I had no option but to return to Europe against my desire. I did my M. Phil degree at the University of Human Sciences, Strasbourg. The first experiment produced dramatic results, showing that when we hear pitch or tone, we do not perceive the physical representation of the sounds in terms of acoustic signal, particularly in terms of frequency level or modulations. I proposed to pursue the investigation as a Ph. D. project. In the second year of the project, the director of the laboratory called me into her office. After a short discussion of my experimental results which continued to refute one theory after another, she ordered me to leave the institute because my research was bent on proving that every other person except me was an “idiot.” I was devastated. I walked out of the university, and took with me my M. Phil degree in acoustic phonetics.
I applied to the University of London (1985). I was accepted at the School of Oriental and African Studies (SOAS) for the M. Phil/Ph. D program. My supervisor, Natalie Waterson, had an open scientific mind. She encouraged me to invest everything I knew into my contribution to hearing research. So, I introduced drums into the study, and devised methods to integrate the resistance of materials to deformation into the work of Pythagoras, and applied the results to the production and perception of tones in a tone language. The data clearly explained the categorization of pitches into tone according to the tension of the membrane, and the plurality of pitches that elicit the perception of the same tone offered succinct explanation for the co-existence of tone and intonation in a tone language without compromising the intelligibility of the message. This has been a complex and controversial issue since the work of Christaller (1875). My supervisor was so excited over the work that she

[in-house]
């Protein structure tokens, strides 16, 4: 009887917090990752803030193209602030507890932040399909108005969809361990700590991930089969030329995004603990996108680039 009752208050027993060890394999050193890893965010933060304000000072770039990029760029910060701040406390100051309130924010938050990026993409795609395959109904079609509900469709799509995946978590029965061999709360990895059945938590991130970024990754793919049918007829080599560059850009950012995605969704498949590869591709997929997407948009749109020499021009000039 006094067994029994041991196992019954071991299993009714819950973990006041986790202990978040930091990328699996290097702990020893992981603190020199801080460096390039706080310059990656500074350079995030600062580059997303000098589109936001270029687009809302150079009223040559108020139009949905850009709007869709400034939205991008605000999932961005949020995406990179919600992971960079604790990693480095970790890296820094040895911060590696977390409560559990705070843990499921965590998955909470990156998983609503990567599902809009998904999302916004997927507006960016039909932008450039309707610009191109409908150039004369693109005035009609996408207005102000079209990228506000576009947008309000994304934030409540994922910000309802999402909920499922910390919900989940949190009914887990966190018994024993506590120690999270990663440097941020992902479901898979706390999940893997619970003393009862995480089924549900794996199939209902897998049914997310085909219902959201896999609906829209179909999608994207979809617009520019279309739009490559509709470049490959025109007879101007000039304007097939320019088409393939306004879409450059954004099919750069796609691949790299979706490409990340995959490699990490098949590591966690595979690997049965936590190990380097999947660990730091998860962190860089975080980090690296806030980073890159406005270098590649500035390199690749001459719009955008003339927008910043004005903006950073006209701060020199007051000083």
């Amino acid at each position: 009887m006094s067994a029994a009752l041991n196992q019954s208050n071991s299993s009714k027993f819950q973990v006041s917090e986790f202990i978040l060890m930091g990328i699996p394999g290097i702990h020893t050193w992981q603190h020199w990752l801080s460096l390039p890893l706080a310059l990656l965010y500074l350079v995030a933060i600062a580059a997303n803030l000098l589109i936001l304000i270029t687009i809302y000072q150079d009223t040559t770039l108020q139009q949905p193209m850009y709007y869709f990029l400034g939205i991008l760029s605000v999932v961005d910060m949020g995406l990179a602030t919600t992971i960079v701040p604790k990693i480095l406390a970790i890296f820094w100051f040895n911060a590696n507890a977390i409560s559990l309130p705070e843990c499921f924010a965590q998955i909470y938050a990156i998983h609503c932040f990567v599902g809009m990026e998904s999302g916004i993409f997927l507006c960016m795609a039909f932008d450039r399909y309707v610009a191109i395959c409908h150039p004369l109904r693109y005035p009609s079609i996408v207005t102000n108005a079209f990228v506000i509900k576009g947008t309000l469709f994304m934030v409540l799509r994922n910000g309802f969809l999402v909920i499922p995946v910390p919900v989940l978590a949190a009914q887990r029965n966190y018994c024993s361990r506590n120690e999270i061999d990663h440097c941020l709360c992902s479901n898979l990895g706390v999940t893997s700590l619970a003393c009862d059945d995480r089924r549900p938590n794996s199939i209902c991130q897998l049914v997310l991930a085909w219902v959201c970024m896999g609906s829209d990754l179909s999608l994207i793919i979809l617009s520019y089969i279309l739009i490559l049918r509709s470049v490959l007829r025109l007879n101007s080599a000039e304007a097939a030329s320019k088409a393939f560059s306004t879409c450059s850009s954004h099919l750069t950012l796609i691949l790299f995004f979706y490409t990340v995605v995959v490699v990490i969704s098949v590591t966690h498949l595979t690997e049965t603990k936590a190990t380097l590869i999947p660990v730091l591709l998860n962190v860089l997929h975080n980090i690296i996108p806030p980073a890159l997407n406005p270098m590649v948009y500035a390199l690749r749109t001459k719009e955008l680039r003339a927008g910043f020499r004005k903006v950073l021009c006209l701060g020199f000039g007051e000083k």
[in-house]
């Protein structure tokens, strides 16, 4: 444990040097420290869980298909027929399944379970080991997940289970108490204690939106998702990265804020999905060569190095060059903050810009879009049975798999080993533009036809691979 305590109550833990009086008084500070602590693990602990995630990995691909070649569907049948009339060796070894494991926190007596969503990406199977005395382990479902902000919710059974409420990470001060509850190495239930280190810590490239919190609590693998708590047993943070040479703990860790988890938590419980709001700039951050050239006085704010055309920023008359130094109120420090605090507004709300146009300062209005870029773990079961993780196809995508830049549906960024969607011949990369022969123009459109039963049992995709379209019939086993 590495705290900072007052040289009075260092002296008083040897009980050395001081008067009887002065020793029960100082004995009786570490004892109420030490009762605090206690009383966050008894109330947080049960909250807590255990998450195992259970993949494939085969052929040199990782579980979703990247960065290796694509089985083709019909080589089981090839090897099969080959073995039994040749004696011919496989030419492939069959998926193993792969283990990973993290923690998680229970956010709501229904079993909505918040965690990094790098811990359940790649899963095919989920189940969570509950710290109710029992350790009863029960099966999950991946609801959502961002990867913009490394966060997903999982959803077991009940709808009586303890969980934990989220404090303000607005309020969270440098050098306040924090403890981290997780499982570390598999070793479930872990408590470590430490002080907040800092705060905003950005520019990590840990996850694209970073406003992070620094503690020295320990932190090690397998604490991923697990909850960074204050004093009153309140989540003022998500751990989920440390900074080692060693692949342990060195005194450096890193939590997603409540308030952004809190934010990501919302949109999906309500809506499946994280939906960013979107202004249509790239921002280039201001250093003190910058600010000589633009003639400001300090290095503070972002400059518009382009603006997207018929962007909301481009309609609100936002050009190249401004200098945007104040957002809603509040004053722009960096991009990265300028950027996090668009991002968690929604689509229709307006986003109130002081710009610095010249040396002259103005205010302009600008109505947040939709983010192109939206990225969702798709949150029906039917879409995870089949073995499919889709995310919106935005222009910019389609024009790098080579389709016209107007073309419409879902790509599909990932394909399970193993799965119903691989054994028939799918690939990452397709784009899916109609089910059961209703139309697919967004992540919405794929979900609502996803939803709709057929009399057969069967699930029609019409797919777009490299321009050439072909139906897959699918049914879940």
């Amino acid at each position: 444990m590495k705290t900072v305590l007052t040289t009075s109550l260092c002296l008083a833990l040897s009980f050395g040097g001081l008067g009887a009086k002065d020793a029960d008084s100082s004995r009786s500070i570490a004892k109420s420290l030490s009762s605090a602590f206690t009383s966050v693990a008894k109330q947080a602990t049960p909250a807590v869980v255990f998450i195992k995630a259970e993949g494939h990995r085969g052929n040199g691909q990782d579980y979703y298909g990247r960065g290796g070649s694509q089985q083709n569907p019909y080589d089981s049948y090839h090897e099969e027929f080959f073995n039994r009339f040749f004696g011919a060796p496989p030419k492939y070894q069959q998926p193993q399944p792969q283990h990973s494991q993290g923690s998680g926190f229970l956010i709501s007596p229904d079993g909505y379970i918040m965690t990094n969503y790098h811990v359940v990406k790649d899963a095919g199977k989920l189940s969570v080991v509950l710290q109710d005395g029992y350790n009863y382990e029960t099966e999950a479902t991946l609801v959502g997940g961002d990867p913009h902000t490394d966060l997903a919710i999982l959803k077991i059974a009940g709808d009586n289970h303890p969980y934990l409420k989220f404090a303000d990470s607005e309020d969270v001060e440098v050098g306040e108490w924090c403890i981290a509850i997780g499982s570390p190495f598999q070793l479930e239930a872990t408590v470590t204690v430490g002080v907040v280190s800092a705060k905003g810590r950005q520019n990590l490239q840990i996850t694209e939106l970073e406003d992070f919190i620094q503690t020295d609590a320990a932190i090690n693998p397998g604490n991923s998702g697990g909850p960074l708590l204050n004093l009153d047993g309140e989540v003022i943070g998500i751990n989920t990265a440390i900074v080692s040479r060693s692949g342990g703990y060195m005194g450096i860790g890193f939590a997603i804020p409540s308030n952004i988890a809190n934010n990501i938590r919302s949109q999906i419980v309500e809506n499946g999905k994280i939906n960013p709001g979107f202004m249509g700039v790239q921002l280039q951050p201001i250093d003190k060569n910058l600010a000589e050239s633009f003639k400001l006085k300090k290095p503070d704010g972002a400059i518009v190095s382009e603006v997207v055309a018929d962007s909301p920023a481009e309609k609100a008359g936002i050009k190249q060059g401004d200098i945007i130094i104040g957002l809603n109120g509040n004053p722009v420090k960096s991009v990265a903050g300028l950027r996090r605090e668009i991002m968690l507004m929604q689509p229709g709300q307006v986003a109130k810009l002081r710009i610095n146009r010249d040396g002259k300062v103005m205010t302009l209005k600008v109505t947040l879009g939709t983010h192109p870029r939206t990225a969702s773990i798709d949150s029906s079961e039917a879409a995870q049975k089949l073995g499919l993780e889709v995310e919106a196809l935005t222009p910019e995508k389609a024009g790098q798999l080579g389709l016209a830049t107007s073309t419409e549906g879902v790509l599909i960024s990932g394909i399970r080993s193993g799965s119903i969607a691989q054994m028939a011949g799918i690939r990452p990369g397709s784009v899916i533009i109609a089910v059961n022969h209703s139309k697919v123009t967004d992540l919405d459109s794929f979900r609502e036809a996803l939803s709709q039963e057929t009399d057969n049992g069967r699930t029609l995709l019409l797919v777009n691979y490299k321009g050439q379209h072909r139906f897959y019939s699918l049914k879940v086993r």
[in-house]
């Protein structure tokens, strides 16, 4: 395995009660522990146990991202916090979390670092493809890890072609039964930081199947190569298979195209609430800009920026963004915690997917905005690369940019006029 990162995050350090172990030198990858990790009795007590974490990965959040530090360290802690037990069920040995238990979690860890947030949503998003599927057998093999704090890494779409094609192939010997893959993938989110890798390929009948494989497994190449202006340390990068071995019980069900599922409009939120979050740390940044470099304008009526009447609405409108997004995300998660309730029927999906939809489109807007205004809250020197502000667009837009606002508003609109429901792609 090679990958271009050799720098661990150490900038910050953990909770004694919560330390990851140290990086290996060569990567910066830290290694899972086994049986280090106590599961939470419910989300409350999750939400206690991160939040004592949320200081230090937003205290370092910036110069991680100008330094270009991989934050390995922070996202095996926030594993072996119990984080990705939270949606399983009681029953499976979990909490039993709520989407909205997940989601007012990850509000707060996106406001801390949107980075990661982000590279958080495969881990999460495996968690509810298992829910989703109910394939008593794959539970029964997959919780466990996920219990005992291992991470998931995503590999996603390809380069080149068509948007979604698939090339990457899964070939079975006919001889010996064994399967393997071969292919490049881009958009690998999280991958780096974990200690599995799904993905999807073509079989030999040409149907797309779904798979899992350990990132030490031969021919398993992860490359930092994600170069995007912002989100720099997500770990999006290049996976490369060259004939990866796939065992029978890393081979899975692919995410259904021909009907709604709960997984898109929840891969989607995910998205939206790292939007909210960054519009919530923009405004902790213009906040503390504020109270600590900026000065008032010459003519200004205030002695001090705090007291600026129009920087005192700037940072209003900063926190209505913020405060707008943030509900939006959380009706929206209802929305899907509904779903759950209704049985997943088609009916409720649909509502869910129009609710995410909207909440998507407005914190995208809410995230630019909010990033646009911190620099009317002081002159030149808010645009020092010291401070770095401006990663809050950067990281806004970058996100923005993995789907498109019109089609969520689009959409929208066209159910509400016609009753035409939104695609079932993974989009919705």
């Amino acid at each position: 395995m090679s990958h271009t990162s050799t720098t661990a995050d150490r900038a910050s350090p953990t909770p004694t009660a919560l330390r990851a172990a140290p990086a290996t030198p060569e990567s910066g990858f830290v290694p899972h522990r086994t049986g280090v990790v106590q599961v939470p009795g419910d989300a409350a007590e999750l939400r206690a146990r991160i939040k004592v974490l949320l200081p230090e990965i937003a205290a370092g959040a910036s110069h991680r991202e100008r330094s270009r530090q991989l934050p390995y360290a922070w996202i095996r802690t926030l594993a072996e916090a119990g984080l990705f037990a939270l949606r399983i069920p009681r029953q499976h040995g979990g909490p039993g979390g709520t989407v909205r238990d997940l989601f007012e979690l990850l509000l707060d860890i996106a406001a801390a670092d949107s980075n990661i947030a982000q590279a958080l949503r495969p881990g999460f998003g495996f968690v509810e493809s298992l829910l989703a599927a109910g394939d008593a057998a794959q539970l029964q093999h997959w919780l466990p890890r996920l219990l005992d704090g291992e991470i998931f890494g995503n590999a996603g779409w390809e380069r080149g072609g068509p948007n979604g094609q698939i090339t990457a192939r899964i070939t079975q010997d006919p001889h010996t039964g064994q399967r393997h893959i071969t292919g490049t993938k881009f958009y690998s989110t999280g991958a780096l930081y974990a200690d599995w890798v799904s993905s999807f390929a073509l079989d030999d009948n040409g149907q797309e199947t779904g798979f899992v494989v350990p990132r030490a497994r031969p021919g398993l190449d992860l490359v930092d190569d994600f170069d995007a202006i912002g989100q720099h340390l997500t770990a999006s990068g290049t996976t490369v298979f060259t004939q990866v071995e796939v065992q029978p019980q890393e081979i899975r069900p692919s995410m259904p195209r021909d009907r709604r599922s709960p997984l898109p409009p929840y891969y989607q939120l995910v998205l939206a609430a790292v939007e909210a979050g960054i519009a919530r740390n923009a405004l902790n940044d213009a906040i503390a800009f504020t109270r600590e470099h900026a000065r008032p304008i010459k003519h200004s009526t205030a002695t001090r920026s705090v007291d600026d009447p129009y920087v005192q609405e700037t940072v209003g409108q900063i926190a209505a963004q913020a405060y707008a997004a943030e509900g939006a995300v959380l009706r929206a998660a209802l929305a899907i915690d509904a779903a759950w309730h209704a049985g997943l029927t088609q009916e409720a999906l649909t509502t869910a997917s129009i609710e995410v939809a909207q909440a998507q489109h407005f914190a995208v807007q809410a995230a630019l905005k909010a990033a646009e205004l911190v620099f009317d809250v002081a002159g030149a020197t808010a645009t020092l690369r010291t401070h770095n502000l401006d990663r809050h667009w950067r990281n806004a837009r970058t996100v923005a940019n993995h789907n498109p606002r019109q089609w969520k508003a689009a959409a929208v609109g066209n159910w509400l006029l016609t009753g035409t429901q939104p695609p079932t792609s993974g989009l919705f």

organized a seminar for me to present my findings to professors, lecturers, and researchers from other schools and colleges of the University of London. Judging by the number of questions asked and answered, and the promises of co-operation I received from many technical experts, I could see my dream becoming a reality someday. I hardly realized, though, that I was driving the last nails into the coffin of my academic career. Why?
My thesis became the subject of disputes outside academics or science —everyone loved the theory, the experimental results, and the revolutionary contribution to tone language analysis and hearing research. Sadly, though, no one, among the appointed examiners, wanted the thesis. Many charges were raised against me:
(1) I was not at the university to teach anyone anything but to learn.
(2) I was charged with castigating my predecessors.
(3) I was punishable with failure for ignorance of physics and acoustics because my work rejected the work of Pythagoras.
(4) Helmholtz, it was claimed, had resolved all the problems of hearing, therefore, my research was unwarranted.